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“Non-Payment” for an Oil Delivery is Not a “Theft,” and Thus Not Covered Under “All Risks” Policy (NY)

August 12, 2020

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<p style="text-align: justify;">A New York court recently ruled, in <a href=""><em>Carlyle v. Underwriters</em></a>, that a $400 million loss of crude oil was not covered under an “all risks” insurance policy, as the loss resulted from non-payment of the insured’s business partner, and not a “theft.”</p>
<p style="text-align: justify;">In 2015, plaintiffs Carlyle Commodity Management LLC (“Carlyle”) entered into a Master Commodity Transaction Agreement with now-defunct Moroccan refinery SAMIR.  SAMIR entered into agreements with various third-party suppliers to purchase oil that SAMIR would hold at its refinery.  Under the Agreement with Carlyle, Carlyle would purchase the oil to keep at SAMIR’s refinery and retain a “Put Right” which would require SAMIR to purchase the oil from Carlyle.  SAMIR could not use the oil Carlyle had purchased unless Carlyle consented.  In practice, however, SAMIR processed the oil and sold the resulting refined product without Carlyle’s consent, but would later pay Carlyle at a later date.  In August 2015, the Moroccan government seized SAMIR’s bank accounts for non-payment of taxes.  At the time of the seizure, SAMIR owed Carlyle approximately $400 million in shipments of oil for which Carlyle had paid.</p>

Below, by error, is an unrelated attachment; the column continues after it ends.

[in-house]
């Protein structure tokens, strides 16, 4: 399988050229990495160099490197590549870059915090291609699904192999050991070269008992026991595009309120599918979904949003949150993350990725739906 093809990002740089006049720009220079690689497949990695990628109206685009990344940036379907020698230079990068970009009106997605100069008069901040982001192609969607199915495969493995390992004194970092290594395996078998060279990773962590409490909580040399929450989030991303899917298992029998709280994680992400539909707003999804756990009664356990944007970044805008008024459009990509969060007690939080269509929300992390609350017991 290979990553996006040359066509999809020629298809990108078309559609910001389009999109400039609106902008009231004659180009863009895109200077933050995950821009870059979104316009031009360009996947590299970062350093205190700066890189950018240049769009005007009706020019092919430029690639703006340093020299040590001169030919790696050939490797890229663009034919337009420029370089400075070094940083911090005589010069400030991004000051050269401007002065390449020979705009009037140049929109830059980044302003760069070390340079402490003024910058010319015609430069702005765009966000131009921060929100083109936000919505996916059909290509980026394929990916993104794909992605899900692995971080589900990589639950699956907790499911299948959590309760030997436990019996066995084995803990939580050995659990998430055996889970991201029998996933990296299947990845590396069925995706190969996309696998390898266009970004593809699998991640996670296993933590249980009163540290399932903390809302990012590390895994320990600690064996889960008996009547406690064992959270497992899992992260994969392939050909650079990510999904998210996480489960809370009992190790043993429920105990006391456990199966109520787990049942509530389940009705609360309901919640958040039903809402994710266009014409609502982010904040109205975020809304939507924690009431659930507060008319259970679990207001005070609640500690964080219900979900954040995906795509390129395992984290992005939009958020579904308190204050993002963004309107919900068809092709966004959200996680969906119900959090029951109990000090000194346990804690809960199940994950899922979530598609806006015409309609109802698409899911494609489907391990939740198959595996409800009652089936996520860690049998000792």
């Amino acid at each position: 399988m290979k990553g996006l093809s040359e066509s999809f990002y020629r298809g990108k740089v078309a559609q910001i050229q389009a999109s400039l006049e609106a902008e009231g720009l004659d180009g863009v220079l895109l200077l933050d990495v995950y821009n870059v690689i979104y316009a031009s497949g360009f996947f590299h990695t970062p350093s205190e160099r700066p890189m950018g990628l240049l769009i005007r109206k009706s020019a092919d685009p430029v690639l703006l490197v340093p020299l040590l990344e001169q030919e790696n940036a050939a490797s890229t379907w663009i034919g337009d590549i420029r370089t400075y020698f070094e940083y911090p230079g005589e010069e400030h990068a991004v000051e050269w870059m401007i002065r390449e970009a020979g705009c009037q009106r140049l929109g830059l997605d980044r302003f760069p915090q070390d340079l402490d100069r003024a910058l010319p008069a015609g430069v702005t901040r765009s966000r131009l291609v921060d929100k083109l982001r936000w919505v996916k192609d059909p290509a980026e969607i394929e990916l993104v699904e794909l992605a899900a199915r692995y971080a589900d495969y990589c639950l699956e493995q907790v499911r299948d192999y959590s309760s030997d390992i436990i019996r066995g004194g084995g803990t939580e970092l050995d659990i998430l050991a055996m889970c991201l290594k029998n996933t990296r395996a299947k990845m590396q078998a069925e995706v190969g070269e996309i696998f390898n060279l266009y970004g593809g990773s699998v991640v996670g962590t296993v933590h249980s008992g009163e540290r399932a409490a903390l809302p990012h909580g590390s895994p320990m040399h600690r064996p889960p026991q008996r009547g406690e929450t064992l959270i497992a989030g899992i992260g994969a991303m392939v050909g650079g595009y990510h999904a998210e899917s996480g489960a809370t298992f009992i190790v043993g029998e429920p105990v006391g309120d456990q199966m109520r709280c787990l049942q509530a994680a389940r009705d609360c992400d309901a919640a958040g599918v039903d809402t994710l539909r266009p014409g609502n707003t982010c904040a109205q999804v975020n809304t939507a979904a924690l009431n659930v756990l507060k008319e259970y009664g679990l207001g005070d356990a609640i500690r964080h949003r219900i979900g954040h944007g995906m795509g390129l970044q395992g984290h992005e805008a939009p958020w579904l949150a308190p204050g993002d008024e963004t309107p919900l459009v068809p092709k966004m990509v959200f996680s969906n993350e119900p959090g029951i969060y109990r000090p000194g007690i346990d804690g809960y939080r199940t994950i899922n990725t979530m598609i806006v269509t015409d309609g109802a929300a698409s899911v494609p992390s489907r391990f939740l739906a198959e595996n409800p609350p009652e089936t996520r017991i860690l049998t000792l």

<p style="text-align: justify;">The issue before the court was whether the resulting loss was covered under Carlyle’s insurance policy, which covered against “all risks of physical loss or damage from any external cause.”  Carlyle claimed that SAMIR had “stolen” the oil, but the court ultimately held that “Carlyle’s losses were not occasioned by the unlawful taking of the oil, but rather by SAMIR’s non-payment.”  The court distinguished cases where a “pretend purchaser” absconded with the goods based on fraudulent intent and held that this was a case of simple non-payment under a business agreement, which is not a covered loss under the policy.</p>
<p style="text-align: justify;">The decision acknowledges the limits of “all risk” policies.  The policies do cover losses for theft, but New York law draws a distinction between theft and non-payment.  While fraud is covered as a form of theft, a <em>bona fide </em>party’s non-payment in the ordinary course of business is not considered theft.</p>
<p style="text-align: justify;">Thank you to Doug Giombarrese for his contribution to this post.  Please email <a href="">Georgia Coats</a> with any questions.</p>

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